A 2020 study  published in Journal of Immunology Research examined the CVID prevalence in 47 countries for the period of 1994 to 2019. It showed that US had 4833 cases in 2019 and India had 14 cases in 1994.

How to identify CVID?

The condition is often diagnosed when people consult a doctor complaining of recurrent pneumonia, sinusitis and recurrent infections, says Dr Balakrishnan. She adds, “The condition is mostly picked up during late childhood or early adulthood, but we have seen cases of people being diagnosed with it after their 30s or 40s. If the variant is minor, the symptoms appear later in life, when it is less severe.”

Johnson recalls that she was diagnosed with CVID when she consulted an allergy physician who screened her immune status. Tests showed that she had deficiency of IgG, IgA and IgM.

“CVID can be diagnosed by assessing factors like infection history and digestive symptoms, with test results showing very low immunoglobulin levels and poor antibody responses to immunisation,” said Dr Tamhankar.

Precautions to be taken

Dr Tamhankar and Dr Balakrishnan recommend the following precautions for people with CVID:

  • Wearing a face mask
  • Maintaining physical distance
  • Maintaining food and water hygiene
  • Ensuring a hygienic workplace
  • Getting jabbed against infections


Treatment involves immunoglobulin (antibodies) injections. If the person also suffers from autoimmune complications, then steroids are administered as part of the tailored treatment, says Dr Tamhankar.

He adds that bone marrow transplantation (BMT) can be curative. For BMT, HLA (human leukocyte antigen) typing must match between a donor and a recipient. HLAs act as markers which the immune system uses to recognise which cells belong in your body and which don’t. A donor’s healthy blood stem cells are transplanted to the recipient so as to create new blood cells (including white blood cells) that produce antibodies to fight against infections.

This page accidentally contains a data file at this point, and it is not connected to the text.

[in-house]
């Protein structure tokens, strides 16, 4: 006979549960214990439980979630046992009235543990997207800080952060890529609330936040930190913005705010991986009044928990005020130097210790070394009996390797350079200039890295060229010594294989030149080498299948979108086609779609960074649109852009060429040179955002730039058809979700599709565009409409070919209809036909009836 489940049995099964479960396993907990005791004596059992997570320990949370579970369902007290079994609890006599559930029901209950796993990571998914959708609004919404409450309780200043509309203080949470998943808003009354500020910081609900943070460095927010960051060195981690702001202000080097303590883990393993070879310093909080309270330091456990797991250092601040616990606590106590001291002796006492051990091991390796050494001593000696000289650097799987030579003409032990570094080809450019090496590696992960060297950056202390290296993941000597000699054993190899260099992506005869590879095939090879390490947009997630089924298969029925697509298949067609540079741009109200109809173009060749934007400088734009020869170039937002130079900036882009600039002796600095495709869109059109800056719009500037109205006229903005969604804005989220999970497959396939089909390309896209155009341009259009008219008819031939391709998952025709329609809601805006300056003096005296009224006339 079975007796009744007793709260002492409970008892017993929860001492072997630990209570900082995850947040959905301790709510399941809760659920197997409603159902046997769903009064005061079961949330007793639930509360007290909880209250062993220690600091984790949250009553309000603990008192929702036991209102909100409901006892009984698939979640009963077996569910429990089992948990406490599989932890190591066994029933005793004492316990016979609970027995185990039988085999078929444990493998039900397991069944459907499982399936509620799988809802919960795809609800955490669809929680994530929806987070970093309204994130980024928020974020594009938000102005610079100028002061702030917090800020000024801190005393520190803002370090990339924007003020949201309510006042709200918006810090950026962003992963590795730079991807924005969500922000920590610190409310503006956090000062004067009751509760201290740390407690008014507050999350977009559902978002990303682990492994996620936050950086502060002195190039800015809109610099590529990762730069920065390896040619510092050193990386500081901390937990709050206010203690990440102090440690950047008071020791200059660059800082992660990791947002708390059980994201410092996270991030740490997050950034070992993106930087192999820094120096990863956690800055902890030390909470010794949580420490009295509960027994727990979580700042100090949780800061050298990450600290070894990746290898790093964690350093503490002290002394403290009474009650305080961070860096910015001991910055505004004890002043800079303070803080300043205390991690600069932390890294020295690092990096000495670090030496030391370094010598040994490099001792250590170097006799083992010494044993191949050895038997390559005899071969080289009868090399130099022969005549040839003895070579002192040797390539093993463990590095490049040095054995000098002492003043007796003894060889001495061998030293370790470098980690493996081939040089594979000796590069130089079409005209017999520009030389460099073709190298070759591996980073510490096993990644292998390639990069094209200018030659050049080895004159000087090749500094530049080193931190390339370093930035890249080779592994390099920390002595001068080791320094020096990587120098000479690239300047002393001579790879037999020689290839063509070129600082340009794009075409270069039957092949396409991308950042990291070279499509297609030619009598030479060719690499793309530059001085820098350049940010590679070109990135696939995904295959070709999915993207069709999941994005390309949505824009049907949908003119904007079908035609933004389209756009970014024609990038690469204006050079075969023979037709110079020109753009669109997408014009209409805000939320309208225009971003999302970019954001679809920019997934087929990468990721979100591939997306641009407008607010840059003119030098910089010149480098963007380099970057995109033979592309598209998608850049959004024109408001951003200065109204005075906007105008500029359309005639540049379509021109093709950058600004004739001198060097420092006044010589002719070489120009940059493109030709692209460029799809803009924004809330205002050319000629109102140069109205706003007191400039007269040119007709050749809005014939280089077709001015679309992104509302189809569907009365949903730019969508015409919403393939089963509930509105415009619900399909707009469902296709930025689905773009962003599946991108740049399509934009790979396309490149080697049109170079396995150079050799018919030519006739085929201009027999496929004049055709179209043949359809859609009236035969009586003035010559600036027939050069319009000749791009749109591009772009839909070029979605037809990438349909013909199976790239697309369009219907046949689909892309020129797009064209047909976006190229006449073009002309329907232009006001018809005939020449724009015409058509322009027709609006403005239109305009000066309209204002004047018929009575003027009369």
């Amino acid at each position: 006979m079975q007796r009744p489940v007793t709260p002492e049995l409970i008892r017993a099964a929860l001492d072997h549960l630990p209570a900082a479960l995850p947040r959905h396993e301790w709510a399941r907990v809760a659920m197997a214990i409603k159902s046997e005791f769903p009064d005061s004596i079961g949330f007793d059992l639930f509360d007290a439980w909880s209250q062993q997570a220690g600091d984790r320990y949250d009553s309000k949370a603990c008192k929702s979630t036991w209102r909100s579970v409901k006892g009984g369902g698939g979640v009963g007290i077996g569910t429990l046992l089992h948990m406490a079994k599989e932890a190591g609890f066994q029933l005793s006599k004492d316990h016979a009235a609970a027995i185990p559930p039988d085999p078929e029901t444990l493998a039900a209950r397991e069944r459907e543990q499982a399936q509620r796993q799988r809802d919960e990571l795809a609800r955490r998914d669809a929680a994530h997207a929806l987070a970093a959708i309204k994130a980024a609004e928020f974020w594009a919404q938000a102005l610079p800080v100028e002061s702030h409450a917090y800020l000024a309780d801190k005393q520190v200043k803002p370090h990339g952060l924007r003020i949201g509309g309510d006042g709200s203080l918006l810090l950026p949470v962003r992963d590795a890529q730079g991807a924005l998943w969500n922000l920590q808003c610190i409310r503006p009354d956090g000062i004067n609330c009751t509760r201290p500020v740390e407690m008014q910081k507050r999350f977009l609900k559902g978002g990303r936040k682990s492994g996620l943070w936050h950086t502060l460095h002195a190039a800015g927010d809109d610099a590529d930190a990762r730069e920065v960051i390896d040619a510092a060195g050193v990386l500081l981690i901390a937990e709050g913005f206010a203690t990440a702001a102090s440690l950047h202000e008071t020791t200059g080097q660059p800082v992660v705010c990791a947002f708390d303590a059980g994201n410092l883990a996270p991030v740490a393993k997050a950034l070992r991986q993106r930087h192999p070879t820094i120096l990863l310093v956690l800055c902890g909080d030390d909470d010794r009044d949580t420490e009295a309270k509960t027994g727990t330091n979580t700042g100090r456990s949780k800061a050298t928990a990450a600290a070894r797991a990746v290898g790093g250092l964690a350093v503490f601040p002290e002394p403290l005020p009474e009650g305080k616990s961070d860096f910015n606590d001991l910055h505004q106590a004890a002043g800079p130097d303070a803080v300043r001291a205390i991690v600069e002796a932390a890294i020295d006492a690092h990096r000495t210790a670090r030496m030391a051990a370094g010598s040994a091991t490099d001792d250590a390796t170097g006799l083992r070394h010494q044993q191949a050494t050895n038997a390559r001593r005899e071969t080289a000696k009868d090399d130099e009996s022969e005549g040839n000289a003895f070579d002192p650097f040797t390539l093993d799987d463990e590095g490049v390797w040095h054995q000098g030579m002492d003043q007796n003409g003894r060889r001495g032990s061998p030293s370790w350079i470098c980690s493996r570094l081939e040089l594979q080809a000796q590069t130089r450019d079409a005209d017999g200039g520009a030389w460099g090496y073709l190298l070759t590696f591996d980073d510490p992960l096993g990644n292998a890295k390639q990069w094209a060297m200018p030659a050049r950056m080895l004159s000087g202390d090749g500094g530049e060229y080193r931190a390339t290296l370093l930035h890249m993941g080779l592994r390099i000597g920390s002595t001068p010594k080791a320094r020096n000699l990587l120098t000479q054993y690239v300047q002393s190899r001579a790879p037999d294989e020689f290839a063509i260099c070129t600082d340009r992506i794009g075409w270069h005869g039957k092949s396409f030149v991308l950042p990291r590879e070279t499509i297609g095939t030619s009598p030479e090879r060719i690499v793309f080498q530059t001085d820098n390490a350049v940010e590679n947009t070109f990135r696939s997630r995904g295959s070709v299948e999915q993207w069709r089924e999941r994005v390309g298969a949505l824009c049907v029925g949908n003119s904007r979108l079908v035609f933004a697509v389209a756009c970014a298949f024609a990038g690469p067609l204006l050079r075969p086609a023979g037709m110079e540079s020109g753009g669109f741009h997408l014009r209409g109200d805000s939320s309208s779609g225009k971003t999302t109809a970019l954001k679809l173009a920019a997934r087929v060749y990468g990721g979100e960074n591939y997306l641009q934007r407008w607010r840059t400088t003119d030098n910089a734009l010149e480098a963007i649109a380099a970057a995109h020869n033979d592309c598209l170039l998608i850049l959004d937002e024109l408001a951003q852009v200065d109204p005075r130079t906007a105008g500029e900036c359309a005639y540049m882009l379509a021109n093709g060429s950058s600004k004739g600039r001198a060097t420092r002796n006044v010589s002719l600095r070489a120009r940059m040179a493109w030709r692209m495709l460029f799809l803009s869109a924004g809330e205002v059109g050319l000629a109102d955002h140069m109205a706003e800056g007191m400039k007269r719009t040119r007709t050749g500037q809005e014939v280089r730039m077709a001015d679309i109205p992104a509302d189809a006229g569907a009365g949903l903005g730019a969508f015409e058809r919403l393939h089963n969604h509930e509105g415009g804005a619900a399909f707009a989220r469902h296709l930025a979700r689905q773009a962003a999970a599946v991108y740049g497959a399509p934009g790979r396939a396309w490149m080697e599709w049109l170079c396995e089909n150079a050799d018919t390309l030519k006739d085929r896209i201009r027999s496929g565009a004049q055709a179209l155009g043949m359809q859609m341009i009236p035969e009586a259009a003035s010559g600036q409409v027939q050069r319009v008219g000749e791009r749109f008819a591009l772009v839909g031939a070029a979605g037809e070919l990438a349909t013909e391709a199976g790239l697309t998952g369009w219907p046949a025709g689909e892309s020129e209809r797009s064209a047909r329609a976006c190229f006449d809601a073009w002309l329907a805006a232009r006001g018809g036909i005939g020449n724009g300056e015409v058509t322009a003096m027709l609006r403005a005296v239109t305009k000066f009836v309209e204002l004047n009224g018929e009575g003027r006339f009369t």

Recalling a case of a 25-year-old painter whom he treated four years ago, Dr Tamhankar said, “He had recurrent pneumonia episodes and was admitted to a hospital. Post several tests and examinations, we learnt he had CVID. It was a known genetic case as his uncle succumbed to it. His younger brother was a match for BMT, which was carried out successfully and now he is completely cured.”

Johnson, who had been receiving immunoglobin infusions at a hospital, has opted for subcutaneous immunoglobulin (SCIG) home infusions (where the medication is injected between the skin and the muscle) since last year.

Johnson loves to lead an active life involving outdoor activities like travelling and jogging. “None of these activities are possible if I’m acutely ill. I make a concentrated effort every single day to live my version of my best life,” she says.


  • CVID occurs due to deficiency of protective antibodies or immunoglobulins, leading to an increased risk of bacterial infections.
  • People with CVID are at increased risk of autoimmune diseases and even cancer.
  • Getting vaccinated is a must to prevent infections.
  • People suffering from the condition must take appropriate measures like wearing face mask, maintaining physical distance and ensuring a hygienic workplace.